By Genoa Barrow | OBSERVER Senior Staff Writer
Millions in federal funds for COVID-19 response went to the Sacramento Sheriff’s Department, which vowed to not follow pandemic protocol, and now the Sacramento Grand Jury is calling for an independent audit.
The title of the report, released Wednesday, speaks volumes — “Sacramento County Board of Supervisors Abandons Responsibility for COVID-19 CARES Act Spending.”
A statement from the County Superior Court reads, “The Sacramento County Grand Jury is calling into question the use and distribution of more than $181 million received in federal CARES (Coronavirus Aid, Relief and Economic Security) Act funding by the Sacramento County Board of Supervisors. Following a nearly year-long secret investigation, the Grand Jury has learned that in the midst of a countywide emergency, the Supervisors made questionable and opaque maneuvers that skirted the intent of the CARES Act, to the benefit of County coffers and with scant regard for the needs of its citizens.”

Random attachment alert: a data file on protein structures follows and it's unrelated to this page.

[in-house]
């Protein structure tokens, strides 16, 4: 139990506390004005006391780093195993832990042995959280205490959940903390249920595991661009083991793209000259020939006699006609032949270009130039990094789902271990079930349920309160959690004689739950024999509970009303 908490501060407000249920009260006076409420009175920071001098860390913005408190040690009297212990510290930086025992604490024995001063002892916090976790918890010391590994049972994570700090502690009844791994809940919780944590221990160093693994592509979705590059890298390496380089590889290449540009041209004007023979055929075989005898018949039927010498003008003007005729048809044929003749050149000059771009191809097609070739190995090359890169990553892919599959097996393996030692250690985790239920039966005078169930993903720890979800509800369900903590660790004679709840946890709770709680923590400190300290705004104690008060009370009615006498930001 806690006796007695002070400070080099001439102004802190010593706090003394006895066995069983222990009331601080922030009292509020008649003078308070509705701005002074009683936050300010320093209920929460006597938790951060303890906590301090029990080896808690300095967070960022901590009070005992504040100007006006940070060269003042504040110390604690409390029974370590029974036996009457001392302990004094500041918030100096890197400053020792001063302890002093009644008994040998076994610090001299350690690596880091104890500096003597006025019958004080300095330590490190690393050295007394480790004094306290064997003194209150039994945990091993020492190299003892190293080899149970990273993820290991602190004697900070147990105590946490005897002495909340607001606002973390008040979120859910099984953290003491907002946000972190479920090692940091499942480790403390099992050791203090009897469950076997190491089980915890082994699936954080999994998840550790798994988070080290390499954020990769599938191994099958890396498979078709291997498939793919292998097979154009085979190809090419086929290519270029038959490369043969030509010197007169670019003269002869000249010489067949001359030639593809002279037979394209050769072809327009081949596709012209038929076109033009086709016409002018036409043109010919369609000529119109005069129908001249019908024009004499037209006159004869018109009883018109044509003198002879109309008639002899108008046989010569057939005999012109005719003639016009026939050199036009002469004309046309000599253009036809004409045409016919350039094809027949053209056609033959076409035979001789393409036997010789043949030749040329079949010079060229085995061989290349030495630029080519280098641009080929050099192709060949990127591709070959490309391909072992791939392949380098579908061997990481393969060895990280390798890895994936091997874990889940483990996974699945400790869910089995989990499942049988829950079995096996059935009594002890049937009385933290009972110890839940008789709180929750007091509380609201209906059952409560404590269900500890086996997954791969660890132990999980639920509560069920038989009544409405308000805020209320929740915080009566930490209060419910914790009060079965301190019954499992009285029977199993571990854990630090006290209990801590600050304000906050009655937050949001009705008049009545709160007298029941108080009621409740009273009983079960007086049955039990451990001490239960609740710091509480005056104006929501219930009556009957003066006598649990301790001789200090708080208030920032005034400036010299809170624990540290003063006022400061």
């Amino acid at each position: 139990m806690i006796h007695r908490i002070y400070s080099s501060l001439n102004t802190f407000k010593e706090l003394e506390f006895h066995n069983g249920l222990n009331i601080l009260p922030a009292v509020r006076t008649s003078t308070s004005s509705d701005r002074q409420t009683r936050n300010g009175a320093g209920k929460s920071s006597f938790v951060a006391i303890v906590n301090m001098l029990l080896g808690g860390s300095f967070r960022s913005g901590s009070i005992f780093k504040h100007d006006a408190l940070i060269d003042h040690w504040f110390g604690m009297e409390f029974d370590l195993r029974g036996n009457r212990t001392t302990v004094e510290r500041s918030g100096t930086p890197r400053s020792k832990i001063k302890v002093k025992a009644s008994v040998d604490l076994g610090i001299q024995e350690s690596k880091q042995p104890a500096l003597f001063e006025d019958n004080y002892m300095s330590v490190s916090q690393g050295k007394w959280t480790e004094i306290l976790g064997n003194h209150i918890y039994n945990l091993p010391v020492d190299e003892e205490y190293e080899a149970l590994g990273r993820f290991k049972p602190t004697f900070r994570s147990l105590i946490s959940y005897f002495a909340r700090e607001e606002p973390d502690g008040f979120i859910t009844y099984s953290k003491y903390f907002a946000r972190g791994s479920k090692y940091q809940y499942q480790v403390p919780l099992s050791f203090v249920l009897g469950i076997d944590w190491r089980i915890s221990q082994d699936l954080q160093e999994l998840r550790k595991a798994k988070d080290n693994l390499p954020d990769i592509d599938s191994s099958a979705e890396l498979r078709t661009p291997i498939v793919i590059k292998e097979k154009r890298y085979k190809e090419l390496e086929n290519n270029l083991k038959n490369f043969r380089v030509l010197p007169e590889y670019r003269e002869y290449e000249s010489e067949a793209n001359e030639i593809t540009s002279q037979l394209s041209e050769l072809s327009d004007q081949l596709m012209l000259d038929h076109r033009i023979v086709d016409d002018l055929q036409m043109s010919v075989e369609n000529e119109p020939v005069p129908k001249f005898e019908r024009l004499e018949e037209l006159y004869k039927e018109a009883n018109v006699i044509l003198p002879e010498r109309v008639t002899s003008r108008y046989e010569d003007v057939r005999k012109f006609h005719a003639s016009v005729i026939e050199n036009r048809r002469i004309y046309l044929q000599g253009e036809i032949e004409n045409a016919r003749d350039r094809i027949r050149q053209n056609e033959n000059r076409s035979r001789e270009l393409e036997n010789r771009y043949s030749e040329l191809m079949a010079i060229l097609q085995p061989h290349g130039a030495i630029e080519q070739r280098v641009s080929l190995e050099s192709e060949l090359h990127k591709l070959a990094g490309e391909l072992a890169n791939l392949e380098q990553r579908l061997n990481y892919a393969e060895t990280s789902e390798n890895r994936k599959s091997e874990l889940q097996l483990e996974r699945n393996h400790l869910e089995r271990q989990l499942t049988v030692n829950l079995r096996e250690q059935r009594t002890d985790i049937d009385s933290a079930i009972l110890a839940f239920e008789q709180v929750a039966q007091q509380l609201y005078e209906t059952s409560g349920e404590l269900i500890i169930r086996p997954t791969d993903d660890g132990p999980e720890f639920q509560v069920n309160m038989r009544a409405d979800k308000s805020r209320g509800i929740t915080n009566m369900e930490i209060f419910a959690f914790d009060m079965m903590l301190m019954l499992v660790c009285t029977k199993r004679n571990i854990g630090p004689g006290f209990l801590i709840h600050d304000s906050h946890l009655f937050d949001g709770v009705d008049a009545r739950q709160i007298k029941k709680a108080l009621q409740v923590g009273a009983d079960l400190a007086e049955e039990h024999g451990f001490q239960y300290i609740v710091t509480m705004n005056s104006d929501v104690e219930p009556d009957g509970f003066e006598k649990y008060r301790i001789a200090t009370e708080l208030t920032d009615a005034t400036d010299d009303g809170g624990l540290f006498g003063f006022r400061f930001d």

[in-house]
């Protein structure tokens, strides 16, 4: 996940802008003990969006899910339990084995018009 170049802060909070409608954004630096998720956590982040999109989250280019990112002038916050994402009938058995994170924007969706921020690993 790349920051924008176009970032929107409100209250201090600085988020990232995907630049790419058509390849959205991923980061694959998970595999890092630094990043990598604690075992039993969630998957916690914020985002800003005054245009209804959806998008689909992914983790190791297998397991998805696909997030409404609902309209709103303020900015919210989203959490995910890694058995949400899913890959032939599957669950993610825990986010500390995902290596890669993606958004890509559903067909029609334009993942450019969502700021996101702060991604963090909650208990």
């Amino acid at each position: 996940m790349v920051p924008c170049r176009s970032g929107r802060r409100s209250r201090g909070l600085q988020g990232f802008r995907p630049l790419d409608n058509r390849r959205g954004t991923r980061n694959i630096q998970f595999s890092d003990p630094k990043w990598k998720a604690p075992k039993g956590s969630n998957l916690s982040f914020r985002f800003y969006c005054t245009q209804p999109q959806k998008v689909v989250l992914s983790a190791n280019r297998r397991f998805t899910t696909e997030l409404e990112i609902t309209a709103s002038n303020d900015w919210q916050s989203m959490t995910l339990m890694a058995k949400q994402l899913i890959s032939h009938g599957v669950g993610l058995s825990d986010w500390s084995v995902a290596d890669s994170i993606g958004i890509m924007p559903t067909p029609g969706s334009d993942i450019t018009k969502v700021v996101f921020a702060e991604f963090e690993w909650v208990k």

As first reported by the Sacramento OBSERVER, the County Board of Supervisors allowed then County Chief Executive Officer Nav Gill to give $132.86 million of its federal pandemic response funds for “payroll for public health and safety employees,” with the Sheriff’s Department receiving 78%, $104.2 million, of that money.
The OBSERVER obtained documents from a whistleblower that detailed the spending. Residents were outraged upon learning of the County’s action, especially in light of the disclosure that Public Health Officer Dr. Olivia Kasirye had made a request for money for COVID-specific needs and was initially denied.
County officials were forced to explain themselves.
Gill and Deputy Executive Bruce Wagstaff said they were flipping the money in order to keep it all and not have to give the unallocated portion back to the federal government.
According to the Grand Jury report, “The County Executive and CEO asserted that since there was no deadline on use of County General Fund dollars, switching the Sheriff’s County General Fund allocation with CARES Act funds would guarantee that the entire $181 million of CARES Act funding ($147.97 million FY 2019-2020/$33.1 million FY 2020-2021) would be retained by the County.”